Residents are continuing to hit out against plans for five “high-risk” trees to be cut down near Southampton Airport.
It comes after environmental campaigner Gareth Narbed was told that the application for the tree works would be decided by an officer at Southampton City Council, rather than by councillors.
Southampton Airport plans to fell the tallest trees at Marlhill Copse. It first started tree management activities in the woodland last October.
The trees are “at high risk of failure” and are “at the end of their safe, useful life expectancy”, according to tree surveyor Simon Holmes.
But more than 25 people so far have objected to the ancient woodland trees being cut down, and thousands have signed a petition against it.
One Southampton resident said: “I object strongly to the felling of these trees as the reasons given are not adequate to justify their loss.
“These trees form part of an historic woodland which has been allowed to re-wild and now is home to abundant birdlife and other wild creatures, such as badgers, which will suffer unnecessarily as a result of this proposed work.”
Mr Narbed said: “This application by Southampton Airport is shoddy, incomplete and unconvincing.
“This application is inextricably linked to the airport’s plans to expand.”
He said he was sent an email by the city tree officer Gary Claydon-Bone on April 3 confirming that “the application will be decided by a delegated officer”.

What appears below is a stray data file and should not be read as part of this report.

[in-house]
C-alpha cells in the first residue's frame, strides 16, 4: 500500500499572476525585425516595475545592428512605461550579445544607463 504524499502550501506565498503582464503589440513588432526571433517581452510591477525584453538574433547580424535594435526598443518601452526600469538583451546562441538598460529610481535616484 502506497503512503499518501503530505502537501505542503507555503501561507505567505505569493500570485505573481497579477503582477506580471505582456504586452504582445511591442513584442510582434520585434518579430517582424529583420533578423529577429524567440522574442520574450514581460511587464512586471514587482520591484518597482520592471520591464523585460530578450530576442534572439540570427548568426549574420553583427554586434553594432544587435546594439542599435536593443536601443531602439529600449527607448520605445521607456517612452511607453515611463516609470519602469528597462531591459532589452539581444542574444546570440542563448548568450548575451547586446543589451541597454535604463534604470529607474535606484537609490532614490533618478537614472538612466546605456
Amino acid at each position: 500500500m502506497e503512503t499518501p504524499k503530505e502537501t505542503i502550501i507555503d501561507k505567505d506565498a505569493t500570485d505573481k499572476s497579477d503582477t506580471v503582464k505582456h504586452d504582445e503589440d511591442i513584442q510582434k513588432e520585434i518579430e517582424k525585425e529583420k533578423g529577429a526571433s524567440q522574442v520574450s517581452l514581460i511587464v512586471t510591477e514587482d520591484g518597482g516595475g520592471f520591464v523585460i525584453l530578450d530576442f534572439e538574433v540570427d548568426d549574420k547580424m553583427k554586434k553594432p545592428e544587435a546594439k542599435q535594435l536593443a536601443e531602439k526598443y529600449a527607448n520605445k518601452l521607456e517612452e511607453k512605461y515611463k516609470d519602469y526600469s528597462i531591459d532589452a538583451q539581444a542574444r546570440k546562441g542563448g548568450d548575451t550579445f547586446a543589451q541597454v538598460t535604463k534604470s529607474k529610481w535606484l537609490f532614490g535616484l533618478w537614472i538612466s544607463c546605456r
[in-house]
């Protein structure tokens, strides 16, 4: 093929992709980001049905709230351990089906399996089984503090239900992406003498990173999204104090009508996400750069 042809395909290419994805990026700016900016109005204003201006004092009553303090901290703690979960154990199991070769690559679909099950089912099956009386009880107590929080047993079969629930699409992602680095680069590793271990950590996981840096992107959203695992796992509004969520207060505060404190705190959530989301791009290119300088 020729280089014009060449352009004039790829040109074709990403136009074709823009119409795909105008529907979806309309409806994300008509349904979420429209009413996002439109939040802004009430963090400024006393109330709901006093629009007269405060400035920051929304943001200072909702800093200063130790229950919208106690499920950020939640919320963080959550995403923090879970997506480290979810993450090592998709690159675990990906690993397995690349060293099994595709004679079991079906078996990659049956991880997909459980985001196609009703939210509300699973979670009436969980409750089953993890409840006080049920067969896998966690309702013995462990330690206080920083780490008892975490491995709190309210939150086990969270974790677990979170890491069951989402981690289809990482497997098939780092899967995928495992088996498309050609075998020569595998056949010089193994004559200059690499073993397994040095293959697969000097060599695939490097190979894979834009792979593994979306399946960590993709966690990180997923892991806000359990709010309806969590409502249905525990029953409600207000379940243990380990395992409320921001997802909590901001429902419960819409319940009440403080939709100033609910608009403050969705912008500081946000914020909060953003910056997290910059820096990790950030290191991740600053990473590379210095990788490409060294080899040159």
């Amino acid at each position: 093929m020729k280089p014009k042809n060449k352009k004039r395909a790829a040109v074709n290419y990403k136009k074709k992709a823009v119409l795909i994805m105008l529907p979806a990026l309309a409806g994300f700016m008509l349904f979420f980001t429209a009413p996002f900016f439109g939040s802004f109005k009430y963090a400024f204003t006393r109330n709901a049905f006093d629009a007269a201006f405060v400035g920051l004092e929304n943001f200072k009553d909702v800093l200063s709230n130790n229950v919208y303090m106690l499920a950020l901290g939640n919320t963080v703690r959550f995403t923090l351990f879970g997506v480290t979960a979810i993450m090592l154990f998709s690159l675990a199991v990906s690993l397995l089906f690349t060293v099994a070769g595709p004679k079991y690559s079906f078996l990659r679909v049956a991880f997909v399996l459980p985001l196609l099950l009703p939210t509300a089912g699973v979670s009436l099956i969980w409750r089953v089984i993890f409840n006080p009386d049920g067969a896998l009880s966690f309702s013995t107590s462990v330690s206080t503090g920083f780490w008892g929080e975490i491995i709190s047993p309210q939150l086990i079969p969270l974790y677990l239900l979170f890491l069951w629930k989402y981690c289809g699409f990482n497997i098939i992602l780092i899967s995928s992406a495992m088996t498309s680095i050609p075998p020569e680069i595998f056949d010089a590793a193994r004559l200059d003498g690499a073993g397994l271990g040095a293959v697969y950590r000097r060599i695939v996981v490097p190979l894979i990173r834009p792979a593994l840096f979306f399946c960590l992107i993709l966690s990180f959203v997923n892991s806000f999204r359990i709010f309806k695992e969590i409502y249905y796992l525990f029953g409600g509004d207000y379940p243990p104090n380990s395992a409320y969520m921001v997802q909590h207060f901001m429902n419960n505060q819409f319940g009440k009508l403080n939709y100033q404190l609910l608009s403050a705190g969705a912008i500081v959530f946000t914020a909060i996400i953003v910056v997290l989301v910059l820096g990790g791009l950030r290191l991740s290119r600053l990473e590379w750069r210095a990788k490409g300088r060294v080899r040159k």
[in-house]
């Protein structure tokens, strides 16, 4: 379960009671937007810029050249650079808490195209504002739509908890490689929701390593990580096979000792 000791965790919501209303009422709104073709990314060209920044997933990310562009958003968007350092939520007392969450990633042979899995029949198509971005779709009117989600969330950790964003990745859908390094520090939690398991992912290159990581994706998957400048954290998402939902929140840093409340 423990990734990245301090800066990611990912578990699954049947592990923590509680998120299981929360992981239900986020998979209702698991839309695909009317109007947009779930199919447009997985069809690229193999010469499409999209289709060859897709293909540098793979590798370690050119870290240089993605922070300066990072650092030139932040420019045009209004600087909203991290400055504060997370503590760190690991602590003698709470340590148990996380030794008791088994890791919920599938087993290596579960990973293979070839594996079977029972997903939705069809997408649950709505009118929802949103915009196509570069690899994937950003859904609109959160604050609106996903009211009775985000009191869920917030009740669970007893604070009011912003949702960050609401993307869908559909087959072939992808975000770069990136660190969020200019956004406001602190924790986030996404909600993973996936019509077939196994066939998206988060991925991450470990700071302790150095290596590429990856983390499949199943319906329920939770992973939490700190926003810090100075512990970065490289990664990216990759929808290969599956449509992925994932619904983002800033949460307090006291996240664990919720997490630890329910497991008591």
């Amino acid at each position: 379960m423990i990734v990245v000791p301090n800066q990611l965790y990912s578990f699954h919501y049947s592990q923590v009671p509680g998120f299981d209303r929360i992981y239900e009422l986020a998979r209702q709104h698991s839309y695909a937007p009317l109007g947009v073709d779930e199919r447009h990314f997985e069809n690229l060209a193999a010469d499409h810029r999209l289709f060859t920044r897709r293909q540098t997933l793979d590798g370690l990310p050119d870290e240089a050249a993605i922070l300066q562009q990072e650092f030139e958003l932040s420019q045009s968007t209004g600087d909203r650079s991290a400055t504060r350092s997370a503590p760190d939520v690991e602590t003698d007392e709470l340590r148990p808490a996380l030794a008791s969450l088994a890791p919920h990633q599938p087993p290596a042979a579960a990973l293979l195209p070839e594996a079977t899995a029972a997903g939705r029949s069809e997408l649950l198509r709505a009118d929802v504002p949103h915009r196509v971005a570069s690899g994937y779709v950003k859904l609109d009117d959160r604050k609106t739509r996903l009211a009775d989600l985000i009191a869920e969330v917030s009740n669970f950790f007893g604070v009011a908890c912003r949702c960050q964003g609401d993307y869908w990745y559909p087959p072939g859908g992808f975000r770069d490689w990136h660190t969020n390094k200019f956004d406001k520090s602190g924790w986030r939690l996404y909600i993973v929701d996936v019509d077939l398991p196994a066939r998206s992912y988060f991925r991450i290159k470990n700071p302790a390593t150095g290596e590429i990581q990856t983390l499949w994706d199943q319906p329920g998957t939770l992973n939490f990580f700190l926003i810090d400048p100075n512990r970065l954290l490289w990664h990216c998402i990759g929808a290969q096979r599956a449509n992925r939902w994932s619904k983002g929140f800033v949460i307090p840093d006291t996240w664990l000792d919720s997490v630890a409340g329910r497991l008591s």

“It bothers me and many others because this is too important a decision to be left to one, probably overworked, public servant,” said Mr Narbed.
“Over 4,000 people signed a 38 degrees petition last year asking that the full council should decide the future of Marlhill Copse, not just the planning panel and most certainly not just the tree officer.
“We need to be able to trust local government by knowing on what basis decisions have been taken. A tree officer decision is not open and accountable.”
However, one resident agreed to plans to cut down the three Monterey pines, one ash and one beech.
“These trees are well over their life span of 60 to 80 years and are dangerous to properties that are positioned nearly underneath them,” the resident said in their submission.
“Luckily, a branch came off one the other week weighing nearly one tonne and fell into the copse, but if it had been over the garden it would have gone through the conservatory and house of a local resident.
“Please ignore people’s objections from outside of the immediate area as they don’t know what is going on.”
The airport bought the copse in 2018 to undertake work required under European air safety laws.
However, the airport says it has received advice that some of the trees are unsafe and a risk to the public.